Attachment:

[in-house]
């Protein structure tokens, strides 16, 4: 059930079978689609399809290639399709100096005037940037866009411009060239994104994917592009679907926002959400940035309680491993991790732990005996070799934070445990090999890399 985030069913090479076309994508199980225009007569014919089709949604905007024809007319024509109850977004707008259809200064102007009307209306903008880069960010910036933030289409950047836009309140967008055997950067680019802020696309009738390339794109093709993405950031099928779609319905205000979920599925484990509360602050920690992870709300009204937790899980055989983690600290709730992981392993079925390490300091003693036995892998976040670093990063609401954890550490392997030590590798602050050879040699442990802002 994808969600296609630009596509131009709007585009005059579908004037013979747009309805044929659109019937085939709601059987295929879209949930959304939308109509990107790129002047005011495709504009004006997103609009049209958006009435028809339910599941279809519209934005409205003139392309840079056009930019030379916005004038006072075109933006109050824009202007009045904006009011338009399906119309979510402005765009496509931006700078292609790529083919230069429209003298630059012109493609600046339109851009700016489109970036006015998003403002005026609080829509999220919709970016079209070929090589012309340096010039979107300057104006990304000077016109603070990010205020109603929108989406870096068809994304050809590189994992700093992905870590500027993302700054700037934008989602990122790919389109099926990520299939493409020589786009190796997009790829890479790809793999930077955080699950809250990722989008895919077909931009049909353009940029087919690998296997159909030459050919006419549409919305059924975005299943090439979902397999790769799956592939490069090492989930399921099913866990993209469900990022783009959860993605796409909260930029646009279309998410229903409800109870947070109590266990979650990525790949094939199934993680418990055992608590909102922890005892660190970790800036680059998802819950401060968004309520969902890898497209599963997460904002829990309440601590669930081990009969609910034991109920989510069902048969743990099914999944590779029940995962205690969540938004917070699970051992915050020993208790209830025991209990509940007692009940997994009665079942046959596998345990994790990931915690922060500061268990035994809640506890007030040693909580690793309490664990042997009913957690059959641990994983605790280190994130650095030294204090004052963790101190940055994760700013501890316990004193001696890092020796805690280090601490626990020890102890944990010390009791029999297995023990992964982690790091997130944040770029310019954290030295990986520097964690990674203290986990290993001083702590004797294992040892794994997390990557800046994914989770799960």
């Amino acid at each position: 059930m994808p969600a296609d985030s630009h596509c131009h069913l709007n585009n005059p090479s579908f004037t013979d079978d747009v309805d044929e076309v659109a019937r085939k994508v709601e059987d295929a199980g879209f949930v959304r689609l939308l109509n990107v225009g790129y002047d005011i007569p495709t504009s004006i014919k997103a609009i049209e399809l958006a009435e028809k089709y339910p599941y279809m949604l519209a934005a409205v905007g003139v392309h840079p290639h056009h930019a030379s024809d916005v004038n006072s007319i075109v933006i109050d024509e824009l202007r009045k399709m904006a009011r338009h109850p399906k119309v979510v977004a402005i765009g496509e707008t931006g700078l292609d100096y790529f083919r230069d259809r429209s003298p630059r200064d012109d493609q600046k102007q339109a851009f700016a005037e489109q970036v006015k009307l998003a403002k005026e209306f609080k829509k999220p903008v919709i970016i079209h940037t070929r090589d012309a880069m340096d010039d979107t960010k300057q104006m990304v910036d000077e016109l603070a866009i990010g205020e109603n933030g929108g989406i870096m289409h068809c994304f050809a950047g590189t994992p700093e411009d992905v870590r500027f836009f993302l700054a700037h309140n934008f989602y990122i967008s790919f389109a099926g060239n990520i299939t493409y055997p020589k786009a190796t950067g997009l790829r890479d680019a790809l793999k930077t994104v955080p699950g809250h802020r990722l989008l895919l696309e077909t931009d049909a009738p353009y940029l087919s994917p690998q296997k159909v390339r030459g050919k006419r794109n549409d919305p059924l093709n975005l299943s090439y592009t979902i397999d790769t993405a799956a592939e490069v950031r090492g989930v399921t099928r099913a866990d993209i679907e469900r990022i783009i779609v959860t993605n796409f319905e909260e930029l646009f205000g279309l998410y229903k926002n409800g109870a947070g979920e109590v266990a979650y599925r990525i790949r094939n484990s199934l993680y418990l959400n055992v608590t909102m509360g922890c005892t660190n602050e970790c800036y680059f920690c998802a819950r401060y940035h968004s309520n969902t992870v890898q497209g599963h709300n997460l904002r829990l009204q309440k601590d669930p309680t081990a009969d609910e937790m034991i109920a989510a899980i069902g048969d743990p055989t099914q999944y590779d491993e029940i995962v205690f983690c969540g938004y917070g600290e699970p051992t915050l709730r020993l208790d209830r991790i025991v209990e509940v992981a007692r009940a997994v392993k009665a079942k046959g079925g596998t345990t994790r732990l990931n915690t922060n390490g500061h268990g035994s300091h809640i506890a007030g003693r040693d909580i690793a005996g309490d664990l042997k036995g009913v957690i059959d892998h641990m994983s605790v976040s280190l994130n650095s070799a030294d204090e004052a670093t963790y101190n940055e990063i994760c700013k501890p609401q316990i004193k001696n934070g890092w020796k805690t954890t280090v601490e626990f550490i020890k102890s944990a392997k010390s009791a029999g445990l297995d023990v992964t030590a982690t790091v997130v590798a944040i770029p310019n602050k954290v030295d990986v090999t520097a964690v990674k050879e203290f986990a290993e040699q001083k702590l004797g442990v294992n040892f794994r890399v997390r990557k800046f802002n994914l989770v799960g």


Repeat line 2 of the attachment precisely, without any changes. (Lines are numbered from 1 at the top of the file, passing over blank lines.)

């Protein structure tokens, strides 16, 4: 059930079978689609399809290639399709100096005037940037866009411009060239994104994917592009679907926002959400940035309680491993991790732990005996070799934070445990090999890399 985030069913090479076309994508199980225009007569014919089709949604905007024809007319024509109850977004707008259809200064102007009307209306903008880069960010910036933030289409950047836009309140967008055997950067680019802020696309009738390339794109093709993405950031099928779609319905205000979920599925484990509360602050920690992870709300009204937790899980055989983690600290709730992981392993079925390490300091003693036995892998976040670093990063609401954890550490392997030590590798602050050879040699442990802002 994808969600296609630009596509131009709007585009005059579908004037013979747009309805044929659109019937085939709601059987295929879209949930959304939308109509990107790129002047005011495709504009004006997103609009049209958006009435028809339910599941279809519209934005409205003139392309840079056009930019030379916005004038006072075109933006109050824009202007009045904006009011338009399906119309979510402005765009496509931006700078292609790529083919230069429209003298630059012109493609600046339109851009700016489109970036006015998003403002005026609080829509999220919709970016079209070929090589012309340096010039979107300057104006990304000077016109603070990010205020109603929108989406870096068809994304050809590189994992700093992905870590500027993302700054700037934008989602990122790919389109099926990520299939493409020589786009190796997009790829890479790809793999930077955080699950809250990722989008895919077909931009049909353009940029087919690998296997159909030459050919006419549409919305059924975005299943090439979902397999790769799956592939490069090492989930399921099913866990993209469900990022783009959860993605796409909260930029646009279309998410229903409800109870947070109590266990979650990525790949094939199934993680418990055992608590909102922890005892660190970790800036680059998802819950401060968004309520969902890898497209599963997460904002829990309440601590669930081990009969609910034991109920989510069902048969743990099914999944590779029940995962205690969540938004917070699970051992915050020993208790209830025991209990509940007692009940997994009665079942046959596998345990994790990931915690922060500061268990035994809640506890007030040693909580690793309490664990042997009913957690059959641990994983605790280190994130650095030294204090004052963790101190940055994760700013501890316990004193001696890092020796805690280090601490626990020890102890944990010390009791029999297995023990992964982690790091997130944040770029310019954290030295990986520097964690990674203290986990290993001083702590004797294992040892794994997390990557800046994914989770799960």